In a second, more meaningful attempt, fix the lengths L=32,64,96,128 and vary D=50,100,150,200 in order to extrapolate the gap for each fixed length in D (or, as explained above, the truncation error). What does the plot of the gap versus 1/L look like now?

Extrapolating The Gap To The Thermodynamic Limit

The case of the spin-1/2 chain is a bit frustrating, because all you will be able to say, even if you push the computer to its limits, is that the gap seems to be extremely small to the best of your abilities and therefore is likely to vanish. But who can tell you that you are not looking at a case where the gap is, say, e^{-50}? This of course is a sobering reminder of the limits of even a highly accurate numerical method.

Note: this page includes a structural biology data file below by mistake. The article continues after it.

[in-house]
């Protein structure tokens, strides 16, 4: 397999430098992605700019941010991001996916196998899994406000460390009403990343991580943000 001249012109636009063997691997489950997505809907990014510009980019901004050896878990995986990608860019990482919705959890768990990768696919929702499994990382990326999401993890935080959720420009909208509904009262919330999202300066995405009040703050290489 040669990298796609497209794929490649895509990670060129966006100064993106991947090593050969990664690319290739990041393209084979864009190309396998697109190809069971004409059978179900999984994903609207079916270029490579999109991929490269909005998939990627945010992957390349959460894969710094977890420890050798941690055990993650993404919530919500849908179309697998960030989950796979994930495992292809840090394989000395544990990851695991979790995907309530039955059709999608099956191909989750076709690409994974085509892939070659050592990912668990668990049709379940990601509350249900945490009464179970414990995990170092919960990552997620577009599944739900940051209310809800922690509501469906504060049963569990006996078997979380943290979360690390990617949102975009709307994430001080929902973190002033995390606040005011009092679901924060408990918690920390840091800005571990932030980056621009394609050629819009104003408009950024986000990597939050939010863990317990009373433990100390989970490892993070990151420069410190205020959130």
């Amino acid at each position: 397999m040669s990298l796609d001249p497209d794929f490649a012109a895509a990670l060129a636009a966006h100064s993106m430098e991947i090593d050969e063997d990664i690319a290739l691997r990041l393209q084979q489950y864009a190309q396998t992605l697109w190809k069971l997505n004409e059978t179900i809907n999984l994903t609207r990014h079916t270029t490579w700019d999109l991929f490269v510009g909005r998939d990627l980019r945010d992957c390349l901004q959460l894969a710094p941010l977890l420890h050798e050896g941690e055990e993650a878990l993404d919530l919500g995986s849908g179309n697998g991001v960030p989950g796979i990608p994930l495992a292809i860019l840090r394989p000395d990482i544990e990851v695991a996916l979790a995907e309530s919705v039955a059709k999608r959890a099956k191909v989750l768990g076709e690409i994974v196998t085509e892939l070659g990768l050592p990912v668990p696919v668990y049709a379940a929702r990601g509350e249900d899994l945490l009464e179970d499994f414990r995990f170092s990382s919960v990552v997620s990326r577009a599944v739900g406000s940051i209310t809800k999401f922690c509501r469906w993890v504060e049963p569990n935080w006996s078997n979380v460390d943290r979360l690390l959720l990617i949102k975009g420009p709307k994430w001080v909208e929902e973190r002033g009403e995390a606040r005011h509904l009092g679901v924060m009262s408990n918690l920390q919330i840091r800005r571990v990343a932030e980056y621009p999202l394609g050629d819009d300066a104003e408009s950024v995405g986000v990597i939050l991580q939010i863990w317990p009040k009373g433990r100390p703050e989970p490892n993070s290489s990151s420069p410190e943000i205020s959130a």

Let us therefore turn to a more rewarding question, what is the gap of the spin-1 antiferromagnetic Heisenberg chain?

Here, there is a nasty twist, which we will at the moment only state and act on, but explain only later: Calculate the gap not between the ground states of the magnetization sectors 0 and 1, but 1 and 2. If you wish, do it also for 0 and 1, for later reference, but the following refers to 1 and 2.

Assume you have \Delta (L) with machine precision, either by a suitable extrapolation as discussed above or by a very high accuracy calculation. If you don't want to do the former, calculate the gap for system sizes L=8,16,32,48,64,96,128,192,256 with D=300 states each and 5 sweeps.

As the effects of the open ends will decrease as 1/L, it always makes sense to first plot the gaps \Delta (L) versus 1/L, as was already done in the spin-1/2 case. Produce such a plot.